Biophysical Chemistry by Alan Cooper
Biology is chemistry on an impressive scale. It is a product of evolution, the
outcome of countless random experiments, resulting in the exquisite
complexity of the biological world of which we are a part. Setting aside any
philosophical considerations, living organisms - including ourselves - are
simply nothing more than wet, floppy bags of chemistry: complicated
mixtures of molecules interacting in a multitude of ways. All this takes place
mainly in water, a solvent that most chemists try to avoid because of its
complexities. However, we can learn from this. In the course of evolution,
biology has had the opportunity to perform vastly more experiments than we
can ever contemplate in the laboratory. The resulting chemistry is fascinating
in its own right, and we can quite rightly study it for its intellectual satisfaction
alone. We can also, if we choose, apply what we learn to other areas of
chemistry and to its applications in biomedical and environmental areas.
This book is about the physical chemistry of biological macromolecules and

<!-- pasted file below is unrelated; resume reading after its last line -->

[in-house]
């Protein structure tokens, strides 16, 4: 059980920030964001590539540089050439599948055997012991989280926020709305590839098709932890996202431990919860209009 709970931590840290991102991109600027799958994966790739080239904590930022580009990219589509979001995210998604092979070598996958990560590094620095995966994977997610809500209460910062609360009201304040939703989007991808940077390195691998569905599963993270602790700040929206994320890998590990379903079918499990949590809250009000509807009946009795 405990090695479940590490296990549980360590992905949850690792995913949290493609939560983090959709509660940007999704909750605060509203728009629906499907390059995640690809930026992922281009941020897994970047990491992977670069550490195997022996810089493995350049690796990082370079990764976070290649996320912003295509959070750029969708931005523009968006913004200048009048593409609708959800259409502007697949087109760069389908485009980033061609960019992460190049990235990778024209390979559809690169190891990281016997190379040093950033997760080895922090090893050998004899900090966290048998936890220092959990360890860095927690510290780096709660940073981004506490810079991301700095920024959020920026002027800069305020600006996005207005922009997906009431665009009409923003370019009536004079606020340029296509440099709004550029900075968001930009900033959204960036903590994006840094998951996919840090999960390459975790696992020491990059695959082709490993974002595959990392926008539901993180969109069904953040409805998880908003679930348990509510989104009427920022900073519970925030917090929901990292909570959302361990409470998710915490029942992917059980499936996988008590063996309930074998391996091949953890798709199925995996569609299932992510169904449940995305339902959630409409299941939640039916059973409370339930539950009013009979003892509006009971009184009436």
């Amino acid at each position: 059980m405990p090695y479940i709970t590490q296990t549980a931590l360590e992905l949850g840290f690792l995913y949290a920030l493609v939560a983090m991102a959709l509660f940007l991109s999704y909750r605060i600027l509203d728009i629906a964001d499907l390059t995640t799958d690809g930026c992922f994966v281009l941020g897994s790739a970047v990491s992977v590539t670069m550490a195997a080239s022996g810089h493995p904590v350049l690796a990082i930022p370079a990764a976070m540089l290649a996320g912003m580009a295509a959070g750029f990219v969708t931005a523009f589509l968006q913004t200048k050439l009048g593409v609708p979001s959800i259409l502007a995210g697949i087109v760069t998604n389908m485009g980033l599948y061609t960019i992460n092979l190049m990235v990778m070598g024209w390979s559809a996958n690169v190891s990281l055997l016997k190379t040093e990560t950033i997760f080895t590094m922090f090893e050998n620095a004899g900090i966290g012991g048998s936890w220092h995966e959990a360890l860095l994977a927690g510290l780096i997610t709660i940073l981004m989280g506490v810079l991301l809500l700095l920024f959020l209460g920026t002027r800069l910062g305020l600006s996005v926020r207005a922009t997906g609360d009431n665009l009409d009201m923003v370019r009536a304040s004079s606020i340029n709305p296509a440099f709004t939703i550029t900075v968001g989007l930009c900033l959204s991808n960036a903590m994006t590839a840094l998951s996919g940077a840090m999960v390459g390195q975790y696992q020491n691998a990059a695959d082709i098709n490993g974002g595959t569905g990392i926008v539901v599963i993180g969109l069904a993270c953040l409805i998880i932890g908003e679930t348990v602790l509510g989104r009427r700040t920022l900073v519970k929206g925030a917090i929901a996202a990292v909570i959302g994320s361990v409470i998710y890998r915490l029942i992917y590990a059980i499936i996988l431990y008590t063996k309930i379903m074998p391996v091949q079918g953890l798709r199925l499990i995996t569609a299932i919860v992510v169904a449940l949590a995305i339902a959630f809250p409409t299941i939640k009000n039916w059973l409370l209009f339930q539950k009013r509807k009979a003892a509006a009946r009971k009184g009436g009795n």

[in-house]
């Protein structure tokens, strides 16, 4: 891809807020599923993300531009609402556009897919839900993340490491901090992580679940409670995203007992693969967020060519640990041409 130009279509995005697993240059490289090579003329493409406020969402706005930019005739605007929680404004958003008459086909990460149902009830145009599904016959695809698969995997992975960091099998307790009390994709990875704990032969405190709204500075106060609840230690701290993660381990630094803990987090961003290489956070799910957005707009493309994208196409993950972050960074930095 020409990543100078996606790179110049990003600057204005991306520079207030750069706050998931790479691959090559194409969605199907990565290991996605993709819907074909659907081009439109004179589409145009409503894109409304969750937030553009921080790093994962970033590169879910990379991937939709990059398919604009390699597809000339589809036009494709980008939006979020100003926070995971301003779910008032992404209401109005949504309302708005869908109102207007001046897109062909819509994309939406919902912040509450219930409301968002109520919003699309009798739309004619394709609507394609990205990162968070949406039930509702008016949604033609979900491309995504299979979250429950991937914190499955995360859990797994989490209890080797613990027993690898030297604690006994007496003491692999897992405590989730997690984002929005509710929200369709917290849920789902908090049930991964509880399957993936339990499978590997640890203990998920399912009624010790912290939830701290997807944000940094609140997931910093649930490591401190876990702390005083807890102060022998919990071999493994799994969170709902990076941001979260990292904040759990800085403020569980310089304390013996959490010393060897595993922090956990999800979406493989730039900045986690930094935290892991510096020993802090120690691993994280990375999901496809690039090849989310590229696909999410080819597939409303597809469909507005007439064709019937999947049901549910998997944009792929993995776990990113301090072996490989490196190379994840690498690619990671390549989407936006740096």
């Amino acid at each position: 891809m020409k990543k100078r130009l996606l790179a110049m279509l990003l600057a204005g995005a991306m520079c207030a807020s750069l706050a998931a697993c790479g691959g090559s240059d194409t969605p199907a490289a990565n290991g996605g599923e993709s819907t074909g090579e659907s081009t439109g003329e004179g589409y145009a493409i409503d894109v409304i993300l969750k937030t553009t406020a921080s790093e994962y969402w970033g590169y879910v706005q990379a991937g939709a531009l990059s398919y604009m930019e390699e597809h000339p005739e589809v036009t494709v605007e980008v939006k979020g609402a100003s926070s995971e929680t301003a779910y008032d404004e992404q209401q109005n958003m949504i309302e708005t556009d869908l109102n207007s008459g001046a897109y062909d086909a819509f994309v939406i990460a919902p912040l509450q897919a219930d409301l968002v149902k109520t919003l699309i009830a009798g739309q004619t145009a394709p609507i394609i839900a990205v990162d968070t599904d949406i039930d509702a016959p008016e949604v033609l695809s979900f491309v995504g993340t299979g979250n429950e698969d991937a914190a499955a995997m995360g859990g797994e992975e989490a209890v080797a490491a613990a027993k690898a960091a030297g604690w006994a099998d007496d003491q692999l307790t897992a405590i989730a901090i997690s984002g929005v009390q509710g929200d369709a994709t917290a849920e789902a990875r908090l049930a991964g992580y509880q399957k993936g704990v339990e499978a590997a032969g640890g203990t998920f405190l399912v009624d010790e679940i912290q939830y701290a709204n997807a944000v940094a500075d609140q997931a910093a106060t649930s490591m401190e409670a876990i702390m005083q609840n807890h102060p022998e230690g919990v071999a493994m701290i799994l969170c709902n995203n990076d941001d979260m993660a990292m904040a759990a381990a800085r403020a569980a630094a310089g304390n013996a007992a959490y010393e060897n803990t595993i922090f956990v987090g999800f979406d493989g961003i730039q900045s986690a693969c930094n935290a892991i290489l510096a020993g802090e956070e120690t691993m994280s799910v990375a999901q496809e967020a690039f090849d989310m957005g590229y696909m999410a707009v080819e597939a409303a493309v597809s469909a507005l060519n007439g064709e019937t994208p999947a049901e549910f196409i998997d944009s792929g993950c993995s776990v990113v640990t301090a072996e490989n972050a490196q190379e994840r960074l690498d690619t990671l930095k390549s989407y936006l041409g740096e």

how we can study it. The approach here is unashamedly experimental: this is
the way science actually works, and in any case we do not yet have the rigorous
theoretical understanding perhaps found in more mature areas of chemistry.
This is what makes it a fun topic, and why it poses fascinating challenges for
both theoretical and experimental scientists.
The level adopted in this tutorial text should be suitable for early
undergraduate years in chemical or physical sciences. However, since this
interdisciplinary topic is often postponed to later years, the book will also act
as a basis for more advanced study. Students in other areas of biological
sciences might also appreciate the less intimidating approach to physical
chemistry that I have attempted here.